BBC1’s dark and unsettling drama The Outcast came to a close this evening. The drama, starring Jessica Brown Findlay, Hattie Morahan and George MacKay, was based on Sadie Jones’ best-selling novel and was a mere two episodes long. Lot long enough for those of you who like to be challenged by your Sunday night viewing.
But it’s okay. Repress your feelings of depsair and wipe away those tears with your step-mother’s handkerchief, because the world of on demand is overflowing with dark period dramas to fill the Outcast-shaped hole in your Sunday nights. We just know you’re going to love…
Award-winning mini series Parade’s End is another tale of upper-middle class, period woe. The beautifully shot five-part drama is based on the novels of Ford Madox Ford, and follows Christopher Tietjens (played by everyone’s favourite Benedict Cumberbatch) an old fashioned fellow who finds himself in an all-consuming love triangle between himself, his socialite wife Sylvia (Rebecca Hall) and suffragette Valentine (Adelaide Clemens). It’s all repressed feelings, errors of judgement and anguish. Enjoy!
Parade’s End is available on Netflix, Amazon Prime Instant Video and iTunes
If you enjoy a side order of despair with your corset and crinoline, The Village should be your next must-watch series. It might look like a twee period drama set in England’s green and pleasant land, but you can be sure this is no rose-tinted look back at pre-war Britain. The show currently has two series under its belt, and they are about as far as you can get from period dramas like Downton Abbey and Larkrise to Candleford. Following the upper and working class inhabitants of a rural village, the mud-covered and sometimes bleak drama deals with the effects of war, alcoholism, mental health, contraception, race and homosexuality. To name a few…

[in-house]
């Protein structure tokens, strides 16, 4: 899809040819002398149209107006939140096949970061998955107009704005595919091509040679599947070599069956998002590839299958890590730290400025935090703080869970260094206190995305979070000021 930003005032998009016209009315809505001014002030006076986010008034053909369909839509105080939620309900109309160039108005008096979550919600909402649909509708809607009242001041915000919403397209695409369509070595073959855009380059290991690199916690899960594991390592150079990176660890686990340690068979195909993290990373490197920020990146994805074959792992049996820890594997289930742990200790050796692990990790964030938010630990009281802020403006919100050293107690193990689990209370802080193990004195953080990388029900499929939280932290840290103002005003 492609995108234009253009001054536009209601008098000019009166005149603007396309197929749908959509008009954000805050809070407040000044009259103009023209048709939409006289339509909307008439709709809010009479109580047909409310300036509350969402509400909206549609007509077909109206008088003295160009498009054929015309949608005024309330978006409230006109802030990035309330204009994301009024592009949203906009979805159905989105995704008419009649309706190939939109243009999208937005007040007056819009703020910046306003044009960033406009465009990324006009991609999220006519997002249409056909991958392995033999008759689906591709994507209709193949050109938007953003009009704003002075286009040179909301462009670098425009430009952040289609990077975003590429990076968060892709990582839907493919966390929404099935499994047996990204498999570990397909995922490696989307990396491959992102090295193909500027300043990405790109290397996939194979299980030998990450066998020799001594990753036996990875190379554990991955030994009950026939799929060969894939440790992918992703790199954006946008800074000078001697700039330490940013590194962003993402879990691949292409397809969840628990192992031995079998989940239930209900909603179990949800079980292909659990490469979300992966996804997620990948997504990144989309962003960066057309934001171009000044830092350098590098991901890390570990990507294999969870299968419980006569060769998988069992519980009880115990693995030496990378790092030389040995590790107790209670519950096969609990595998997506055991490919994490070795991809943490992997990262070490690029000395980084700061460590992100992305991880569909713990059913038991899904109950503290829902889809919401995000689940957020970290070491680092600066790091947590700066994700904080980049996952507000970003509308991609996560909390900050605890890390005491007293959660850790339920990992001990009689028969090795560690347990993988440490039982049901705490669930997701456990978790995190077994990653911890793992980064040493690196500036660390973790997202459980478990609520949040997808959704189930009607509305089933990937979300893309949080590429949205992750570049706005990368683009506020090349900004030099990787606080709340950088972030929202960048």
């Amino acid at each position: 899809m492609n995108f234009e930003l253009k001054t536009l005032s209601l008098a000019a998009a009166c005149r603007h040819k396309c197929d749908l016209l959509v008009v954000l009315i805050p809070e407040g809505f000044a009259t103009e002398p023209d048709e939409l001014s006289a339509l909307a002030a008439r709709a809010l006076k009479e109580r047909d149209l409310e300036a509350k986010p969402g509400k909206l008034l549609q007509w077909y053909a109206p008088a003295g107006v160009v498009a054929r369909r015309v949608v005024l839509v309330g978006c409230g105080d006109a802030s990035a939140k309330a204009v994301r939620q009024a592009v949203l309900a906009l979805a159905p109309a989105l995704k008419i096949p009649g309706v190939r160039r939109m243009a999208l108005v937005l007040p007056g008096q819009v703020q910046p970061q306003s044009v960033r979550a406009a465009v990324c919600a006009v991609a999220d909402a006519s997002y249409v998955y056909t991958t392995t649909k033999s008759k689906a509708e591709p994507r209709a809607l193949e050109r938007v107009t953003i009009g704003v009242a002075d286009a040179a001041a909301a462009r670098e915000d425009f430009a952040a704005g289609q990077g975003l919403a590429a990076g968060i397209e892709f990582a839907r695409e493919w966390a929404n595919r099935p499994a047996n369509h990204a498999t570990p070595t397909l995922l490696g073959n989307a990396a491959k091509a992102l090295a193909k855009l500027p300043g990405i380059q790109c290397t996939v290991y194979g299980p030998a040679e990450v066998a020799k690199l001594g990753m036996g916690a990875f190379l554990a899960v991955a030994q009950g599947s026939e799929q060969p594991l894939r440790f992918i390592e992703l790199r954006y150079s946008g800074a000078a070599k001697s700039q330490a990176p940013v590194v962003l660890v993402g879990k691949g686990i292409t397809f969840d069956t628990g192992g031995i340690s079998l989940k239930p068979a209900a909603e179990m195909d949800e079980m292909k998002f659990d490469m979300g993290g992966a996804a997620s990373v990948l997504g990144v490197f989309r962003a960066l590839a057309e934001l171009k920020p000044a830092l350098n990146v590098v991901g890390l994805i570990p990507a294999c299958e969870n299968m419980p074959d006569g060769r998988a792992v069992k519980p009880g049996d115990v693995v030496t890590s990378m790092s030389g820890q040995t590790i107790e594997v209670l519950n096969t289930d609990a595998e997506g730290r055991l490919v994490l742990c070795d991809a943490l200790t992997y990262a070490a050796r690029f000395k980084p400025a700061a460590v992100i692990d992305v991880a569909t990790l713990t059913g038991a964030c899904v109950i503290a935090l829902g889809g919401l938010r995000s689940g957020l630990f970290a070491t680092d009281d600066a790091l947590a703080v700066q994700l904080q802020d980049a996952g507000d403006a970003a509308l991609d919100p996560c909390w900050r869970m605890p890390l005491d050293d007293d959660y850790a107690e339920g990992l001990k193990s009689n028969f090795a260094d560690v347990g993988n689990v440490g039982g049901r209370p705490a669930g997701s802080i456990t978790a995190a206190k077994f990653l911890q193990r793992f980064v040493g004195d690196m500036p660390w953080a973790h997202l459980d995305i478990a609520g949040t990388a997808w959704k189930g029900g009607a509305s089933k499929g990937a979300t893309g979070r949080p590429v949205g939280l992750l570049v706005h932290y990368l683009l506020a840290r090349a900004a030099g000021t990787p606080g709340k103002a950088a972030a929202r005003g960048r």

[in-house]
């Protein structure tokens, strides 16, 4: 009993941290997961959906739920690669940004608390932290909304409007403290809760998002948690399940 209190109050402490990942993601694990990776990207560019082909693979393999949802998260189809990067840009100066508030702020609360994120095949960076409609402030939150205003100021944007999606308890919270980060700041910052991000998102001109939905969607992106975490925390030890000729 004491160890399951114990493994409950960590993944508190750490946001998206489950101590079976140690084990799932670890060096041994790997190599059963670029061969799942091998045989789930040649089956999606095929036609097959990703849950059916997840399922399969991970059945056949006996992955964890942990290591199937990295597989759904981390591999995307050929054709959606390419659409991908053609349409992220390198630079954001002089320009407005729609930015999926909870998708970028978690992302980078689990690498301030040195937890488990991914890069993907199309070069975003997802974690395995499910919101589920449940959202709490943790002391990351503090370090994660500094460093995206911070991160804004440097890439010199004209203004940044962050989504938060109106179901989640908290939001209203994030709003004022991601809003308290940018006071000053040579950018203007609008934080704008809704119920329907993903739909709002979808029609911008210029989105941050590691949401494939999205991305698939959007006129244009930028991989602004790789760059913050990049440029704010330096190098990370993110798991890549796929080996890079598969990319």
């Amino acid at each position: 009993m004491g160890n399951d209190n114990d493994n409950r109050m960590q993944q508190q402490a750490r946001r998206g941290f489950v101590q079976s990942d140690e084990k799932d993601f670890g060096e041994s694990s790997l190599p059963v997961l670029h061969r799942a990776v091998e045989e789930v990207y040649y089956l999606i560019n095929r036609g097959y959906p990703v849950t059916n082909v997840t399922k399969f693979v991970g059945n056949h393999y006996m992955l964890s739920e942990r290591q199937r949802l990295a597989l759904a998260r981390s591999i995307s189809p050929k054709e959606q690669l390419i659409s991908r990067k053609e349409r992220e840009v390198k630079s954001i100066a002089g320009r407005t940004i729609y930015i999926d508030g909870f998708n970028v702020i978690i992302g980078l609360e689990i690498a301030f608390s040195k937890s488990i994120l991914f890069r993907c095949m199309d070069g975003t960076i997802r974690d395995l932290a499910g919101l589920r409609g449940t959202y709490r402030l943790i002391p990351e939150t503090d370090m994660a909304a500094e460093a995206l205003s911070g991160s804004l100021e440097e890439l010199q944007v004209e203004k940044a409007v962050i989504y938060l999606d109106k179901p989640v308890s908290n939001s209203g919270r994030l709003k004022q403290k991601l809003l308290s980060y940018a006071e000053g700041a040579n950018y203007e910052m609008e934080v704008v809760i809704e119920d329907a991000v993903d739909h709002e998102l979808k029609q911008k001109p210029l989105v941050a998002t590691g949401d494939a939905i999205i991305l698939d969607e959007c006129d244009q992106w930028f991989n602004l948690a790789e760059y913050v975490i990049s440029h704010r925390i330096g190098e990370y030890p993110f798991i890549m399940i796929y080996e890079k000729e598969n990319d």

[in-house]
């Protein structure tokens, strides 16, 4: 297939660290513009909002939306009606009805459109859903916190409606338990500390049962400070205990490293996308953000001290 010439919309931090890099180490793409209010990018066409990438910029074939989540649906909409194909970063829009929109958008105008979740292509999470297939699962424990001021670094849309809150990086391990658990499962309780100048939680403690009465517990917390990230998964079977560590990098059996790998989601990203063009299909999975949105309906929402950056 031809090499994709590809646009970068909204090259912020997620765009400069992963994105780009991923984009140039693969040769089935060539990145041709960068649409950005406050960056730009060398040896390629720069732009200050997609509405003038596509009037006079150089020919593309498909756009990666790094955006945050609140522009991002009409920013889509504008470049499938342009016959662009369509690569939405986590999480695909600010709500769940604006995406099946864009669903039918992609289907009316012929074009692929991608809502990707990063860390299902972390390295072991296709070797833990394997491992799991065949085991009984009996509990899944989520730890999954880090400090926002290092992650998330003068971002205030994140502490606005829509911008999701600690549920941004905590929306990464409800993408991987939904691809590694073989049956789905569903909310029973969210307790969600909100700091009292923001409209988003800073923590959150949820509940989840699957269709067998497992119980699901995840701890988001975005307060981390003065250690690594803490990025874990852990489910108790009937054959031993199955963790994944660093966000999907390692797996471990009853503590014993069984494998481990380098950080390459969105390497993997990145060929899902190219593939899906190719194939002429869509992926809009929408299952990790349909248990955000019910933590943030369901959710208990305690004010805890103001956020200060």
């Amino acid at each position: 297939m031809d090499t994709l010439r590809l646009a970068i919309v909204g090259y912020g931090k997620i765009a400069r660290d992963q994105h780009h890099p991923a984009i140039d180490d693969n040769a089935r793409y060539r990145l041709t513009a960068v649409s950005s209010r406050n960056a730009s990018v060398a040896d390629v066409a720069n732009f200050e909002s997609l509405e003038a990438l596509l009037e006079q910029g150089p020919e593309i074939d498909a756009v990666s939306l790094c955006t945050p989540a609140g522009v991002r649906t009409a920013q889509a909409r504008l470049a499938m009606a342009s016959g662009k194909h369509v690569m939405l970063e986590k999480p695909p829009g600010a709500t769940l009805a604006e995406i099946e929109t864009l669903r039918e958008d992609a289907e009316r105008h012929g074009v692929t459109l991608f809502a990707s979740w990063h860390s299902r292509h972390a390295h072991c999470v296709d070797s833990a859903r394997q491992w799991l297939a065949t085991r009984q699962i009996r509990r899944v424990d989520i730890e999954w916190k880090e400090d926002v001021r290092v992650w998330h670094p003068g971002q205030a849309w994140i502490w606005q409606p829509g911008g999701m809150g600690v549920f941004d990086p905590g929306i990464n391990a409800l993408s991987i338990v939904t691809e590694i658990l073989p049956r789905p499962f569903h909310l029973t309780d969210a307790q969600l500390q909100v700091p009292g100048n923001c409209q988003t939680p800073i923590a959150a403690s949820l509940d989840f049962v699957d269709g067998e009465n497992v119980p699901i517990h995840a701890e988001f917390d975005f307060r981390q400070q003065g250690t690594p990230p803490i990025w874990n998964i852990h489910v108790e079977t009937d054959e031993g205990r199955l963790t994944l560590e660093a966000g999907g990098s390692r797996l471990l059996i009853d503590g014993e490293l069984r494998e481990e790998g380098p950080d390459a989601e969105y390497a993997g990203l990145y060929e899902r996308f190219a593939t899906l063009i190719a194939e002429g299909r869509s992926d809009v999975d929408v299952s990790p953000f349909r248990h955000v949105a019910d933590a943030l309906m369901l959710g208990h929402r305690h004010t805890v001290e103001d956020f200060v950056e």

The Village series 1 is available on blinkbox and Instant Video, series 2 is available on iTunes
Set in the 1820s, Jamaica Inn is based on Daphne Du Maurier’s gothic novel of the same name. It stars Jessica Brown Findlay (so Outcast fans should be especially happy) as Mary Yellan, an innocent young woman who moves to the bleak moors of the West Country after her mother dies and is thrown into a dangerous way of life. The BBC’s is a bleak, eery and dark adaptation which was criticised on social media for the actors’ accents and inaudible dialogue. If you can hear what’s going on though – and we must confess we could – it’s an atmospheric three episodes filled with intrigue, murder and mystery.
Ellie is an entertainment, TV and film journalist writing news and (hopefully incredibly witty) comment for RadioTimes.com. She loves light-hearted dramas and glossy US series - and is more than a little bit obsessed with Downton Abbey. Foodie, sun-seeker and aspiring novelist in her own time. Likes the fact that her name rhymes with telly.